Helping self-helpers

 Wheelchair from backNottinghamshire County Council recently launched their new advice service for older people planning their own long-term care funding. It demonstrates the importance not only of innovative new services, but also of innovative new communication strategies.

Research, published earlier in the year by LGiU, highlights how critical it is for councils to provide greater support to self-funders of adult social care. The report, supported by Partnership, found that 24 per cent of self-funders fall back on state funding. In 2011-12, this cost councils £425m; over four times the £104m worth of service reductions that adult service departments will make in 2013-14.

And yet to a large extent, this is an avoidable problem. Councils can reduce the liability and cost of older people by helping people make the best decisions about their care.

To do this, however, councils must engage with self-funders through a range of different networks, including public and third sector partners. This is because the majority of self-funders do not engage with adult services departments. Nottinghamshire County Council, for instance, estimates that only 25 per cent of self-funders currently engage with the council. By contrast, older people will visit their GP on average seven times a year and many will be in contact with local voluntary groups.

To overcome this lack of engagement, Nottinghamshire County Council has therefore employed a number of communication tools in order to reach out effectively to self-funders and ensure financial advice is successfully signposted.

The council has recently launched a new freephone service, from PayingForCare, which enables older people to make informed decisions about the arrangements and funding for their long-term care. To ensure awareness of the new service, the council crucially engaged with health services. Leaflets promoting the service have been distributed to all 97 GP surgeries in Nottinghamshire. Going forward, the NCC Carers Fact Sheet, which is handed out by GPs, will include a new section for self-funders.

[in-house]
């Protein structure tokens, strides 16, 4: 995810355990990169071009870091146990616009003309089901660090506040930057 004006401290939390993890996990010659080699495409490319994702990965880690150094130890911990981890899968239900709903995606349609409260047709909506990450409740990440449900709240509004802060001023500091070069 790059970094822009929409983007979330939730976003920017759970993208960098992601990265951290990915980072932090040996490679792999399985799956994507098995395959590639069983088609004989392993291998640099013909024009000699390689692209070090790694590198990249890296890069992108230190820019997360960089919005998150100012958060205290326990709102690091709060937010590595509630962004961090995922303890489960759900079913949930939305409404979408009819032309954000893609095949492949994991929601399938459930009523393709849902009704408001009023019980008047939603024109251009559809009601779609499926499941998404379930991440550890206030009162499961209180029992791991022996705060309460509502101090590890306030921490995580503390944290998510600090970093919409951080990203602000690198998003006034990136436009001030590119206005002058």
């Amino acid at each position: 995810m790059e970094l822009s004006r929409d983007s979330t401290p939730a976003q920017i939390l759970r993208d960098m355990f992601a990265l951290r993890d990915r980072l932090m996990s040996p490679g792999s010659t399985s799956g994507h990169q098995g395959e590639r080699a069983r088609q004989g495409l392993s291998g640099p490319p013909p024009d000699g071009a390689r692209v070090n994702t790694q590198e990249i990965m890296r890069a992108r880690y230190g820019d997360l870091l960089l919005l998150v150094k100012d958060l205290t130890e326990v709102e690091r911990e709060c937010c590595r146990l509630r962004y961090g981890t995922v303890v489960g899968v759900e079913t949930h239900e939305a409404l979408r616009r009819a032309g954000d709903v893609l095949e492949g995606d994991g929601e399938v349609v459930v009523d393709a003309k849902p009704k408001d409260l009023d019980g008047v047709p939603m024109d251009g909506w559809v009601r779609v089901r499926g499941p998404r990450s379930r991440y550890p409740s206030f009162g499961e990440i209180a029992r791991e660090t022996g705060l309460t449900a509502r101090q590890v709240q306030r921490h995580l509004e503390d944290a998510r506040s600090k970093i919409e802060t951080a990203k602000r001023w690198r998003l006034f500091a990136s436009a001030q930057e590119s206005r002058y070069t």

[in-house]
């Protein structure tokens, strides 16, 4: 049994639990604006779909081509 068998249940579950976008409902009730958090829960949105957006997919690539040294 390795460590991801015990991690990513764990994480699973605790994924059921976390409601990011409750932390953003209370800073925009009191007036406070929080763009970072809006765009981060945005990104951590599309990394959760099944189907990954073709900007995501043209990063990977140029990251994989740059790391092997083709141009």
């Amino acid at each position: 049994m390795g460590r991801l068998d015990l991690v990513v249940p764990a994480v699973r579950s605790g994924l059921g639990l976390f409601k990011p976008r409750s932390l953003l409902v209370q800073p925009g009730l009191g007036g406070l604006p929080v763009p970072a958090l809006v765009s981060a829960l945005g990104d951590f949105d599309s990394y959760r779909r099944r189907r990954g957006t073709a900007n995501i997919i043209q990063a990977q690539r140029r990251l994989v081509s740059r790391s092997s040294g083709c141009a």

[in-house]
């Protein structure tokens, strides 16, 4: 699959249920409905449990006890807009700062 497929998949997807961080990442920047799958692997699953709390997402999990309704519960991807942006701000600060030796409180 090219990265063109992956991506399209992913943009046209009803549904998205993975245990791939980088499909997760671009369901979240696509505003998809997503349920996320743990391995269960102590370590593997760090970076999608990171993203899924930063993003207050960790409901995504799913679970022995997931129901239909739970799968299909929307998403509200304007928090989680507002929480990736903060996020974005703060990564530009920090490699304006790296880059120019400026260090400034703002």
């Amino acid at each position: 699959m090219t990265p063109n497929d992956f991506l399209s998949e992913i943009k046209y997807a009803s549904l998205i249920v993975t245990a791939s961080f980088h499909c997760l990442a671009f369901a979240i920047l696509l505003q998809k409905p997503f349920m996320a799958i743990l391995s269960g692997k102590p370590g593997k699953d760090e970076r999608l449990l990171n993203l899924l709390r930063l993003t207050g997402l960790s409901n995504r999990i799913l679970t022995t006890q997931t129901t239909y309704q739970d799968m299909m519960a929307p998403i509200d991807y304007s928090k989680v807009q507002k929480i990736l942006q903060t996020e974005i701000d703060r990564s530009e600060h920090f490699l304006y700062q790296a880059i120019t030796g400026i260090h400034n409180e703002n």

In addition, the council awarded a contract to Capita IB to develop a software solution that will monitor and record the occupancy and vacancies of beds within care homes in Nottinghamshire. Launched in March 2012, the web-based system enables people to check the spaces available at any one time in all care homes across the county.

The software instantly notifies the council when a self-funder has entered a care home and automatically reminds care homes of the importance of self-funders obtaining advice. The software also alerts PayingForCare that an unnamed self-funder has entered the care home and arranges for an independent care fees adviser to seek permission to meet with the new self-funder.

Between September 2012 and May 2013, 270 self-funders had been referred to and engaged with the information and advice service. Of this group, 58 have already requested financial information and advice – this equates to three times the national average, with 21 per cent seeking advice compared with the national average of seven per cent.

Innovative new services, such as Nottinghamshire’s new advice service, highlight important ways councils can provide better support to self-funders, but a diverse and proactive communications strategy will be crucial if we are to ensure effective awareness and take-up of such support.

The LGiU is hosting the fringe, ‘Self-funders and the future of social care’, at each of the Party Conferences this year. Please join us for this important conversation – more details are available here.

The full report, ‘Independent Ageing 2013’, is available here.